A Trip To Albuquerque Finally Convinced Me To Give 'Breaking Bad' A Chance
I love a juicy drug drama. Narcos, El Chapo, Peaky Blinders, Weeds — you name it. But for whatever reason, when Breaking Bad debuted on AMC, I was resistant. Maybe it was the slow pace or the mundane suburban setting, but I gave up on it after just a couple episodes. As it turns out, this contemporary crime series (set and and filmed in Albuquerque, New Mexico) is right up my alley. It just took a trip to the Land of Enchantment for me to realize it.
While Breaking Bad was originally supposed to be filmed in California, production moved to New Mexico for budget reasons. That’s when Vince Gilligan, who created the show, realized it was the perfect place. Only in Albuquerque did he find miles and miles of uncharted land and residents willing to give up their homes for filming. “It felt like virgin territory for cinematography,” he told Charlie Rose in 2013. Unlike filming in California (where most movies are shot), New Mexico’s scenery would be fresh, authentic, and unfamiliar. After I visited, it hit me: the city is an integral character to the show. The storyline wouldn’t have been palpable had the series been filmed somewhere like Los Angeles. From beginning to end, it would’ve had an entirely different feel, and that makes the series something special.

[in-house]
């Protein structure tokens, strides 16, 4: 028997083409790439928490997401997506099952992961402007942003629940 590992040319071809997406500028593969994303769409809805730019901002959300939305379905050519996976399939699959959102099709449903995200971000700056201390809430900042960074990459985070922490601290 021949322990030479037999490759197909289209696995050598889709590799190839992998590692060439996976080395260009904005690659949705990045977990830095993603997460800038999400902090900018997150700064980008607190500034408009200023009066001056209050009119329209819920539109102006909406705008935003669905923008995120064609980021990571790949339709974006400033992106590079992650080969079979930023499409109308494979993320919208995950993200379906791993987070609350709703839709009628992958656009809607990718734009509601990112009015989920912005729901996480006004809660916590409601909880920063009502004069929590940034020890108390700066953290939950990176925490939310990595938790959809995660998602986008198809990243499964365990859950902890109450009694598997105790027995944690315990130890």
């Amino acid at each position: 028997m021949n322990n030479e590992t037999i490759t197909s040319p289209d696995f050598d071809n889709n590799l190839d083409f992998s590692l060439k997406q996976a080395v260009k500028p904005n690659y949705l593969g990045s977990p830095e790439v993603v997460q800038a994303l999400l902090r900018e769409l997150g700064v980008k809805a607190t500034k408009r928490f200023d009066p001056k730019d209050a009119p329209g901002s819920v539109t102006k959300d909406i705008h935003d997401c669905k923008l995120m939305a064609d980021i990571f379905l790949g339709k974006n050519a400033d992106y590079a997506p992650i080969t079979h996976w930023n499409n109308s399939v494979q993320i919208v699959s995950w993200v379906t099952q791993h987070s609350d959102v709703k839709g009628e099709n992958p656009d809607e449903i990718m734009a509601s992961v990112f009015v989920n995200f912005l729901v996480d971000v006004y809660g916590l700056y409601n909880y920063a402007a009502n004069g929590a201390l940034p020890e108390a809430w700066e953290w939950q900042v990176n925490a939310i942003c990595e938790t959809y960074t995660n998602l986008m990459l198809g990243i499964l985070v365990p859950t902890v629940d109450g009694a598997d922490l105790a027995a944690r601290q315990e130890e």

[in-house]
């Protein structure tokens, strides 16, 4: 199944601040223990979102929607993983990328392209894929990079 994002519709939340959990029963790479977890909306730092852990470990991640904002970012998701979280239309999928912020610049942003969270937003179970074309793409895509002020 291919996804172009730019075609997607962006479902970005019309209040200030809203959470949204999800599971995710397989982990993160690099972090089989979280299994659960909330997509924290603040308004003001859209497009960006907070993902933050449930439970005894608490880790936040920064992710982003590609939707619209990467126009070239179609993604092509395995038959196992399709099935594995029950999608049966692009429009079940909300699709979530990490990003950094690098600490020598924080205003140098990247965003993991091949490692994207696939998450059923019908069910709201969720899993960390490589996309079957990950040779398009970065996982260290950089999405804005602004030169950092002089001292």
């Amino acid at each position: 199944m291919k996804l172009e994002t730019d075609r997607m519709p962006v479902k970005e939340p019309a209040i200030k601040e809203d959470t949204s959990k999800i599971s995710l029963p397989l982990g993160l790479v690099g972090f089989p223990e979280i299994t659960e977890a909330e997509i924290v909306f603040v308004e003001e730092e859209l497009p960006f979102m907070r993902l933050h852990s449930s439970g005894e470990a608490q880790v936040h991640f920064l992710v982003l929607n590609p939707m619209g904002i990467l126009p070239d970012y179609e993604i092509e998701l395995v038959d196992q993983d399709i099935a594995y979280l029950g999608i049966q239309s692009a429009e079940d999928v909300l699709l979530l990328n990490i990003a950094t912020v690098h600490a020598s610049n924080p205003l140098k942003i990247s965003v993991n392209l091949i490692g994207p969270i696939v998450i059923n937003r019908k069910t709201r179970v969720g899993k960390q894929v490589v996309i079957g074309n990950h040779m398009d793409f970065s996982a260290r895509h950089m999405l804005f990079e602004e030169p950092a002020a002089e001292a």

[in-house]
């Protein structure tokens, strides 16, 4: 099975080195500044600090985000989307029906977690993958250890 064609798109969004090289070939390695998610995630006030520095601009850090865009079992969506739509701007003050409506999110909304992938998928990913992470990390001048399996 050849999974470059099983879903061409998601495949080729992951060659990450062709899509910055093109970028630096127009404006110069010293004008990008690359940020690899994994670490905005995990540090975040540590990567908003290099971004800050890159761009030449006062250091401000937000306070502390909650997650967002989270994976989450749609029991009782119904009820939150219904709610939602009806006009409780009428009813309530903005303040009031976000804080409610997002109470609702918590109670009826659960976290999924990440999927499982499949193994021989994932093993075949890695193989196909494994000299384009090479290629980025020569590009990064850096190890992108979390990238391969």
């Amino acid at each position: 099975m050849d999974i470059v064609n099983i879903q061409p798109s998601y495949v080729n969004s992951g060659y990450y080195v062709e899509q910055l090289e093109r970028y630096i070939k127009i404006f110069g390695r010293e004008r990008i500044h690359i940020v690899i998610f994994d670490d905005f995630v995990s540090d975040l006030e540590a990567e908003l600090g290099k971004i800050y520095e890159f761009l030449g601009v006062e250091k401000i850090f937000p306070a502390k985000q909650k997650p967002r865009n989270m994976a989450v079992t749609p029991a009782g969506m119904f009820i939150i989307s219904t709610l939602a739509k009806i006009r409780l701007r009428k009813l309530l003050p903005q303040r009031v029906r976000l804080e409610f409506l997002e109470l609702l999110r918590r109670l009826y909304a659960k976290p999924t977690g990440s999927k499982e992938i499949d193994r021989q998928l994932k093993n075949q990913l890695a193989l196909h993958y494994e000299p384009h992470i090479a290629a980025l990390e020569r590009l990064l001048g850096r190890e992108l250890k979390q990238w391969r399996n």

You see, Albuquerque has a small town feel, and small towns are pretty weird (I know, I grew up in one). It isn’t even inconceivable that a chemistry teacher (Walter White, played by Bryan Cranston) would team up with a former student (Jesse Pinkman, played by Aaron Paul) to distribute crystal meth. Did I mention New Mexico has the sixth biggest drug problem in the nation?
As I explored the city, every discovery fed my imagination. The more I learned, the easier it was to conjure images of Walter popping out of a school building on his way to do mischief and Jesse jetting down the street to a clandestine lab. The town is a little slower than nearby Santa Fe, so it’s easy to hide in plain sight. People seem to mind their own business, which makes it an ideal community for anyone with something to hide. Spoiler alert: Walter is ultimately ended by cancer, not the cartel dudes who want his head, but with its deserted landscape and rough areas of town, his sudden disappearance would have been plausible. Ultimately, the sights and sounds of Albuquerque are what make Breaking Bad believable. The grit in the air, the mystery of the desert, and the unrelenting heat — it’s all real. And it’s perfectly fitting that, on the show’s 10-year anniversary, I finally get it.
Today, I’m prepping for a hardcore binge of all five seasons complete with New Mexican beers and nachos. Who’s ready to join me?
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